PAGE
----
Can you imagine a circular city?

circular city
ShutterstockFan jianhua
The circular economy may best be realized at the city level.

This story is adapted from the book "The Well-Tempered City: What Modern Science, Ancient Civilizations, and Human Nature Teach Us About the Future of Urban Life" (Harper Wave, 2016).

In 2012, Paul Polman, the chairman of Unilever, a global consumer goods company, wrote, "It is evident that an economy that extracts resources at increasing rates without consideration for the environment in which it operates, without consideration for our natural planetary boundaries cannot continue indefinitely. In a world of soon to be 9 billion consumers who are actively buying manufactured goods, this approach will hamper companies and undermine economies. We need a new way of doing business. The concept of a circular economy promises a way out."

The most powerful way to enhance the adaptability of systems is to connect their inputs, outputs and information, and create conditions in which they can respond to changing stresses. Cities and their metropolitan regions are at just the right scale to make the shift to the economics of prosperity and well-being that result in a more integrated system. They are large enough to enjoy the benefits of diversification and small enough to be well managed, and to feed information back into more productive loops.

welltemperedcity

Entropy, the thermodynamic decline of a system from order toward disorder, affects systems in two ways — it causes them to move from higher to lower states of energetic organization, and higher to lower states of information. And as systems become less energized and organized, they become less adaptable.

For example, as the Roman civilization declined, it lost its ability to provide itself with the calories and information needed to energize itself, and along with that, its ability to govern itself at a level that matched its complexity. The Roman Empire slid into simpler and less-organized states. It finally stabilized at a population that was less than 0.5 percent of its size in its heyday.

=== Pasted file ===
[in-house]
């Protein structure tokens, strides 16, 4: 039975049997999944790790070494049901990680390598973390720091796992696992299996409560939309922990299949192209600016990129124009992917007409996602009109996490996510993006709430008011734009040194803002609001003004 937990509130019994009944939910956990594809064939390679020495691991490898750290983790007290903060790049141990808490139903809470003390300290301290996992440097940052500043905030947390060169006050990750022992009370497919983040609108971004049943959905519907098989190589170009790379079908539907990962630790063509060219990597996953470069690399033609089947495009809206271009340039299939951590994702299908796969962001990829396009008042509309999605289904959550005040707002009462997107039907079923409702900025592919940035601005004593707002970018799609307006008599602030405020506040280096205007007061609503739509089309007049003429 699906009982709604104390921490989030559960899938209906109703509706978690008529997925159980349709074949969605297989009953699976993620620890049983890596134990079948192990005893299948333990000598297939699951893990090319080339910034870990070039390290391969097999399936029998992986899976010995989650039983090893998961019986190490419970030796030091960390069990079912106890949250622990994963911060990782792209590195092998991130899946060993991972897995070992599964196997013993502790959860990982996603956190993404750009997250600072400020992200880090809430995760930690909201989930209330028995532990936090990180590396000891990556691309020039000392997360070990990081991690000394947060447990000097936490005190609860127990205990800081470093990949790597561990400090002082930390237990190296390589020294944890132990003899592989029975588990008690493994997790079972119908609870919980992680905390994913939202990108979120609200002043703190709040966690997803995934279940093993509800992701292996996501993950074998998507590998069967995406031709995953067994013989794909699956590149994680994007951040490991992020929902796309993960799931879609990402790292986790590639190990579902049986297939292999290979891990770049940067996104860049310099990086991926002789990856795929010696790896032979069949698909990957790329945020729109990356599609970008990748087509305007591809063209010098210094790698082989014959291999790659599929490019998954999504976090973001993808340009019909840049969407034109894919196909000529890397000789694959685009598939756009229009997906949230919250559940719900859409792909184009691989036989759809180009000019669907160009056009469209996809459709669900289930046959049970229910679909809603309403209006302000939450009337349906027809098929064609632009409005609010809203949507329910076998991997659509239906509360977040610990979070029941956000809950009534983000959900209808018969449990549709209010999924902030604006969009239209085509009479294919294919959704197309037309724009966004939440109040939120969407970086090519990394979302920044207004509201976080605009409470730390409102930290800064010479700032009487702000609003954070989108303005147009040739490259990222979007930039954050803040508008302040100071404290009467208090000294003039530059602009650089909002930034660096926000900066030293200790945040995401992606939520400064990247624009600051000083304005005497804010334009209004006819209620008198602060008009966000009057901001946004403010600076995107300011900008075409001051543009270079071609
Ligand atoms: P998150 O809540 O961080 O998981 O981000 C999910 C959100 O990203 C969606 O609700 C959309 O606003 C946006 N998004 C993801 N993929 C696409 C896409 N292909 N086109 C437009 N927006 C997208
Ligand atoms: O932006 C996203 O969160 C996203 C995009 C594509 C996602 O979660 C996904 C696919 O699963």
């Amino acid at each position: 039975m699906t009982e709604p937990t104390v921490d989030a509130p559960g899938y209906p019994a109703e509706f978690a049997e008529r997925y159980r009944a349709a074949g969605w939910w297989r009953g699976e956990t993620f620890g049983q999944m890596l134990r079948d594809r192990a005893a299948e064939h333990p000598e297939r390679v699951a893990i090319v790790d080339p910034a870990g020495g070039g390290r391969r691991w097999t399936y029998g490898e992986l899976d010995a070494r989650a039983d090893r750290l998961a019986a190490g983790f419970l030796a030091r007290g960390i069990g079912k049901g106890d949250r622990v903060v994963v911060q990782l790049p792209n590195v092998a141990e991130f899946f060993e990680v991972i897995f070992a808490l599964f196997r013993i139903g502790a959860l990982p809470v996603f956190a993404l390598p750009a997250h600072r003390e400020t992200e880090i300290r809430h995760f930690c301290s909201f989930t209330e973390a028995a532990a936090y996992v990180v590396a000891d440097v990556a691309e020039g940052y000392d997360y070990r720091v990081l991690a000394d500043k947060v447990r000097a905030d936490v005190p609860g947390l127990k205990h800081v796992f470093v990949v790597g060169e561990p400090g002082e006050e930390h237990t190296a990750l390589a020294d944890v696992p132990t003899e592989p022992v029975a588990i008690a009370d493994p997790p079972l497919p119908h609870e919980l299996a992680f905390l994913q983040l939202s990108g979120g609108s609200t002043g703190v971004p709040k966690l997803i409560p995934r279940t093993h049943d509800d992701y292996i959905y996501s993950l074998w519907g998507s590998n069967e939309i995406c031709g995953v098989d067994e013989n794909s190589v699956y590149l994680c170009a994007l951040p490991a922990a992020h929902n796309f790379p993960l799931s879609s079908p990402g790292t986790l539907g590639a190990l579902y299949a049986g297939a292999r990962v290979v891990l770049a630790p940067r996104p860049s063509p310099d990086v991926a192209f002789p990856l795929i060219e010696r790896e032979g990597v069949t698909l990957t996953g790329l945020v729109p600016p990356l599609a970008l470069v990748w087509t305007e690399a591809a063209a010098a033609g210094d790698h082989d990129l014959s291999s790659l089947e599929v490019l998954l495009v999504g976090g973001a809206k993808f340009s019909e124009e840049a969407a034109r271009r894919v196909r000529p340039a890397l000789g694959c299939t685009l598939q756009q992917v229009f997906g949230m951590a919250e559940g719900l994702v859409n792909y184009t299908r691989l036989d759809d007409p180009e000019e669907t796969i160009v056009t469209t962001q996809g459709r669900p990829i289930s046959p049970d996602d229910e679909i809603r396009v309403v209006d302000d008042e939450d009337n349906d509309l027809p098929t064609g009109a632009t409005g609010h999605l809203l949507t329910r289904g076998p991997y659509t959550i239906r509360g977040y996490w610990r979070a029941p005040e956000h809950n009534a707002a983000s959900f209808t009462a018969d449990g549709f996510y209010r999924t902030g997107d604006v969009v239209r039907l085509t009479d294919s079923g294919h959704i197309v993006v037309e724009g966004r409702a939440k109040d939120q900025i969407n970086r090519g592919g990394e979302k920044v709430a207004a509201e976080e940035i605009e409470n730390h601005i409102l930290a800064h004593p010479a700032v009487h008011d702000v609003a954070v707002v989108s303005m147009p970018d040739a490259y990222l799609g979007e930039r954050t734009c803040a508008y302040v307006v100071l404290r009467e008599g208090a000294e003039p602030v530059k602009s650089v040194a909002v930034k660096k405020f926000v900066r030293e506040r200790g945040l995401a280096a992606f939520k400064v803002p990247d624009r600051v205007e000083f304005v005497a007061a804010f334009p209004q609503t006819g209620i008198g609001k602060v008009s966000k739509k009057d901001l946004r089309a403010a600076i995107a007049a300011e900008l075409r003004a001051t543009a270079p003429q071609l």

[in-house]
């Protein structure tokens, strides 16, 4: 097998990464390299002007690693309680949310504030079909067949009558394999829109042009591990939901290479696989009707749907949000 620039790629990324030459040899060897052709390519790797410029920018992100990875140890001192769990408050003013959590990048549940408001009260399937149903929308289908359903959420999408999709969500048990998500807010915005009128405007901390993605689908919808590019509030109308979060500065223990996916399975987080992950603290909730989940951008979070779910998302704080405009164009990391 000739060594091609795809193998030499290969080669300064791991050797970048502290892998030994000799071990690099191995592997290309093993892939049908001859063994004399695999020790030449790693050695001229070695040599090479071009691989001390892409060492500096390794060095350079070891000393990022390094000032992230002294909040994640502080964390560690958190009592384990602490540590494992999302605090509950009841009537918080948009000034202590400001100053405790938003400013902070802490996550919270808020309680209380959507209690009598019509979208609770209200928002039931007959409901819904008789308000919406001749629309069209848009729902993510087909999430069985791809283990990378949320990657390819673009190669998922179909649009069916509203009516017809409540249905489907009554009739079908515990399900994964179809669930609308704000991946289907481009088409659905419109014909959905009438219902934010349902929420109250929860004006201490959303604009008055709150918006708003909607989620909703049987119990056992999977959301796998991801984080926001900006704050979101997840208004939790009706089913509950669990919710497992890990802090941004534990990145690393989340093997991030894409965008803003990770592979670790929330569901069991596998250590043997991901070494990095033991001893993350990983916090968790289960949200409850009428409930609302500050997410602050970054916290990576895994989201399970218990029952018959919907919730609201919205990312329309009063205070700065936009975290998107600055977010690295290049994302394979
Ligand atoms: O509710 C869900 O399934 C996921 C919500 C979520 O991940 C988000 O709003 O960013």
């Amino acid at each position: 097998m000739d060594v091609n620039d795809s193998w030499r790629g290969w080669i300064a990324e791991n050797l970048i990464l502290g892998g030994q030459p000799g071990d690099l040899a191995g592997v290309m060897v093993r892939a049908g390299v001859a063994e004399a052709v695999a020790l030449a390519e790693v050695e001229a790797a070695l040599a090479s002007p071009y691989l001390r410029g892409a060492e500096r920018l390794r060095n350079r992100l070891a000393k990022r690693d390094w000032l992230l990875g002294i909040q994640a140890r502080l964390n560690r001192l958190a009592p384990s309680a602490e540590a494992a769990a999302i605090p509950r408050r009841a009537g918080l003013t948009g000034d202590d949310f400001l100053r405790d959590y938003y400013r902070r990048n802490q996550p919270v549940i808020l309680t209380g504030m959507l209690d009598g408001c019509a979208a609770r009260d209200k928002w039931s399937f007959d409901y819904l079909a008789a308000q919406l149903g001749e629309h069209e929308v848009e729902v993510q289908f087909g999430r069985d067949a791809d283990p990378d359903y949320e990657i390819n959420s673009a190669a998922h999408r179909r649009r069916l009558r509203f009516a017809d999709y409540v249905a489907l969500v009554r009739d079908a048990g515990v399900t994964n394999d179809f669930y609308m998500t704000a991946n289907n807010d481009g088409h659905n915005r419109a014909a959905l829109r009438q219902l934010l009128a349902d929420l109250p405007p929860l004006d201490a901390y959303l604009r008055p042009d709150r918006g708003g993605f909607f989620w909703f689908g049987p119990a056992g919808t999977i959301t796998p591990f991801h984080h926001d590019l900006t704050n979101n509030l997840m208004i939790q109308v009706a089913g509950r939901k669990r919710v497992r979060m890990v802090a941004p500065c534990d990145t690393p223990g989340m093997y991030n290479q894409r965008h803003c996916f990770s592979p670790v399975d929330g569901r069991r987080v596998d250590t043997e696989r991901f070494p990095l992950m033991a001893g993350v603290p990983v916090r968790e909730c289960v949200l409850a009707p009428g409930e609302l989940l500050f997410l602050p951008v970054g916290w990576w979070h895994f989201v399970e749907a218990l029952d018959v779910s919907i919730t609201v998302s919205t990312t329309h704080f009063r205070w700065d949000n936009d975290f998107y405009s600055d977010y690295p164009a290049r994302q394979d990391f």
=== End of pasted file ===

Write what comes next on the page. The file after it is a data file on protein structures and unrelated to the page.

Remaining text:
No economic system can overcome entropy; like gravity, it’s a non-negotiable quality of the universe we live in. But circular economics takes entropy into account in ways that classical economics does not. This allows a city with circular economies to reward strategies that increase its EROI, and reduce its voracious appetite for external sources of energy, food and raw materials. It can also encourage continuous feedback, information that can help raise its level of organization.

A circular economy shifts a city from linear industrial systems to cyclical, regenerative systems. As cities adopt programs such as food waste composting in San Francisco and Seattle, and encourage remanufacturing as at the Nucor plants scattered across America, their systems become less vulnerable to national and global disruptions, and the income generated stays in the community.

Four pathways to a circular city

There are four pathways in a regional circular economy. The first maintains systems and products, rather than throwing them out. This requires a return to a pre–World War II design and manufacturing ethos, when goods were made to be both maintainable and repairable, and a 21st-century system of hardware designed to be improved by software updates.

The second reduces use through behaviors like collaborative consumption, which can expand access to goods while reducing their cost and environmental impact. For example, car-sharing programs like Zipcar have a ratio of one car for every seven members, offering increased convenience while significantly reducing the need to manufacture cars, with all the attendant waste.

well-tempered city

In the coming decade, each new autonomous vehicle is projected to replace 10 cars, reducing the resources mined to make the cars by 90 percent, and if they are electric vehicles, oil use and attendant greenhouse gases by 71 percent.

The third pathway encourages refurbishing and remanufacture. Patagonia, for example, will repair for free any garment that it has sold.